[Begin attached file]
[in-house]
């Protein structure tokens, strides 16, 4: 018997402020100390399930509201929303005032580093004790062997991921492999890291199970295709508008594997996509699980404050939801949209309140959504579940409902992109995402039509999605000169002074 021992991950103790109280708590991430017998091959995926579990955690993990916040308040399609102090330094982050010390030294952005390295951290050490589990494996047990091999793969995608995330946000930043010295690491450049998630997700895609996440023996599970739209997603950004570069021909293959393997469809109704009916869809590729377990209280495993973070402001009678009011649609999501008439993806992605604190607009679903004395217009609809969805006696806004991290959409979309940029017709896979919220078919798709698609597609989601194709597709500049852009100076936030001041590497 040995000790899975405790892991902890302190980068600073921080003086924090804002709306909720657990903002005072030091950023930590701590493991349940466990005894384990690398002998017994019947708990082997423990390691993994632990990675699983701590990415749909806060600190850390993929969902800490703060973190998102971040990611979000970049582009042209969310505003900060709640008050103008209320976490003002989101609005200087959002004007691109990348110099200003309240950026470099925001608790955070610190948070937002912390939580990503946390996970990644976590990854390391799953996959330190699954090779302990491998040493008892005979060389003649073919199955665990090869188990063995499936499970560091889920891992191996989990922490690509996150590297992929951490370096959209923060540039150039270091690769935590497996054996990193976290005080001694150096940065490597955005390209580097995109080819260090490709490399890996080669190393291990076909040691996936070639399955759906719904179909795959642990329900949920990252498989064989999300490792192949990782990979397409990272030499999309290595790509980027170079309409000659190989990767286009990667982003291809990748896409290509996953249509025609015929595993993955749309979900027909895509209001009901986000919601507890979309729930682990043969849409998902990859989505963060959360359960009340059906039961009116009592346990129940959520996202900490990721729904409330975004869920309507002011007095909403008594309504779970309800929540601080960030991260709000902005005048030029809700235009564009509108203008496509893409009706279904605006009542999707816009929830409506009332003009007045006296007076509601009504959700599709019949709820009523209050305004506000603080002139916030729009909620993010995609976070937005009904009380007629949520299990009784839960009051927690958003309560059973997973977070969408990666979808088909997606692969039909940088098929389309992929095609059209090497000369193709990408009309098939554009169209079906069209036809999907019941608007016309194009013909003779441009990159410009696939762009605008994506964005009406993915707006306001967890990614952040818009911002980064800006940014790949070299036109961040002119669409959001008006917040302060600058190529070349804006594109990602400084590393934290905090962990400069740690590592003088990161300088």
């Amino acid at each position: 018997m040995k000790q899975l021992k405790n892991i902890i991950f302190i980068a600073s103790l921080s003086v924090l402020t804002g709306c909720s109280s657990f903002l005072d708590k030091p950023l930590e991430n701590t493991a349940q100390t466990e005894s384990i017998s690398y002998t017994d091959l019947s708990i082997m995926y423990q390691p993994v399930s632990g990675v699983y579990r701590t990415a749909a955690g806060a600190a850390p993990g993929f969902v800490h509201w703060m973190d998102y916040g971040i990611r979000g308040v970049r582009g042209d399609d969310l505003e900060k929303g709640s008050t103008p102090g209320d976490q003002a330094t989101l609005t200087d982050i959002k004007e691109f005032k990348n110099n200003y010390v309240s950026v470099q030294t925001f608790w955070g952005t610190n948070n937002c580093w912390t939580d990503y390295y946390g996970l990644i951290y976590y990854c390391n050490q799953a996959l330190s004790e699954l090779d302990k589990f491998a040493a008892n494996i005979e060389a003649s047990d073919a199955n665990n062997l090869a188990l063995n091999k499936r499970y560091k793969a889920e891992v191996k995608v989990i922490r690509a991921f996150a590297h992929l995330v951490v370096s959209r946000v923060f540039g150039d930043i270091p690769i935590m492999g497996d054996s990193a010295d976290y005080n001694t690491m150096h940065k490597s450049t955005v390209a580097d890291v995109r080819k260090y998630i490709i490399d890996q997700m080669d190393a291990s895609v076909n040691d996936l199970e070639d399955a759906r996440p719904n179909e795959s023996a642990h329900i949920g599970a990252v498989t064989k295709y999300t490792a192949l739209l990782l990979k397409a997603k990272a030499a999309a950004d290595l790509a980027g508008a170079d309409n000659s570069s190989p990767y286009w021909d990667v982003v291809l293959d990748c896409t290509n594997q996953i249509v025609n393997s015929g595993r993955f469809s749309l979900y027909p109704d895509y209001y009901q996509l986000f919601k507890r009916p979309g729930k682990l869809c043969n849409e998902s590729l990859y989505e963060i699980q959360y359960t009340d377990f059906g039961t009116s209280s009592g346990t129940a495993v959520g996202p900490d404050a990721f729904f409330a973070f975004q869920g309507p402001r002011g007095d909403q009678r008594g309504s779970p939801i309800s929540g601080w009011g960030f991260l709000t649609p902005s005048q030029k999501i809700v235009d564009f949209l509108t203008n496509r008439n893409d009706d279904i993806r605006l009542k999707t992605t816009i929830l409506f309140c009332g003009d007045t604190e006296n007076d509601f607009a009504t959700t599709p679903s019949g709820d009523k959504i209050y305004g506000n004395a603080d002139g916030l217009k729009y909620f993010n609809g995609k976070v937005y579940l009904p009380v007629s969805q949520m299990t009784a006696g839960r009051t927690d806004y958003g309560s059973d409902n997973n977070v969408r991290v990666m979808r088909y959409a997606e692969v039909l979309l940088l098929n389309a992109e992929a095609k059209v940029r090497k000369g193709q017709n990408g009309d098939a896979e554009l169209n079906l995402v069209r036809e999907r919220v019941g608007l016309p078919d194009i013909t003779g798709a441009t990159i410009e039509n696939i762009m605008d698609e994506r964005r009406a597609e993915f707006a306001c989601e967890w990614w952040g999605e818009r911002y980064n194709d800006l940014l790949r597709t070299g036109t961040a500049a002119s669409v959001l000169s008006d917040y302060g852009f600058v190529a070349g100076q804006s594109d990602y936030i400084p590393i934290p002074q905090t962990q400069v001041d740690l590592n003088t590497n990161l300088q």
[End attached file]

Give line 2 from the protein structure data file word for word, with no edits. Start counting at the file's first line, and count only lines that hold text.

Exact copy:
């Protein structure tokens, strides 16, 4: 018997402020100390399930509201929303005032580093004790062997991921492999890291199970295709508008594997996509699980404050939801949209309140959504579940409902992109995402039509999605000169002074 021992991950103790109280708590991430017998091959995926579990955690993990916040308040399609102090330094982050010390030294952005390295951290050490589990494996047990091999793969995608995330946000930043010295690491450049998630997700895609996440023996599970739209997603950004570069021909293959393997469809109704009916869809590729377990209280495993973070402001009678009011649609999501008439993806992605604190607009679903004395217009609809969805006696806004991290959409979309940029017709896979919220078919798709698609597609989601194709597709500049852009100076936030001041590497 040995000790899975405790892991902890302190980068600073921080003086924090804002709306909720657990903002005072030091950023930590701590493991349940466990005894384990690398002998017994019947708990082997423990390691993994632990990675699983701590990415749909806060600190850390993929969902800490703060973190998102971040990611979000970049582009042209969310505003900060709640008050103008209320976490003002989101609005200087959002004007691109990348110099200003309240950026470099925001608790955070610190948070937002912390939580990503946390996970990644976590990854390391799953996959330190699954090779302990491998040493008892005979060389003649073919199955665990090869188990063995499936499970560091889920891992191996989990922490690509996150590297992929951490370096959209923060540039150039270091690769935590497996054996990193976290005080001694150096940065490597955005390209580097995109080819260090490709490399890996080669190393291990076909040691996936070639399955759906719904179909795959642990329900949920990252498989064989999300490792192949990782990979397409990272030499999309290595790509980027170079309409000659190989990767286009990667982003291809990748896409290509996953249509025609015929595993993955749309979900027909895509209001009901986000919601507890979309729930682990043969849409998902990859989505963060959360359960009340059906039961009116009592346990129940959520996202900490990721729904409330975004869920309507002011007095909403008594309504779970309800929540601080960030991260709000902005005048030029809700235009564009509108203008496509893409009706279904605006009542999707816009929830409506009332003009007045006296007076509601009504959700599709019949709820009523209050305004506000603080002139916030729009909620993010995609976070937005009904009380007629949520299990009784839960009051927690958003309560059973997973977070969408990666979808088909997606692969039909940088098929389309992929095609059209090497000369193709990408009309098939554009169209079906069209036809999907019941608007016309194009013909003779441009990159410009696939762009605008994506964005009406993915707006306001967890990614952040818009911002980064800006940014790949070299036109961040002119669409959001008006917040302060600058190529070349804006594109990602400084590393934290905090962990400069740690590592003088990161300088």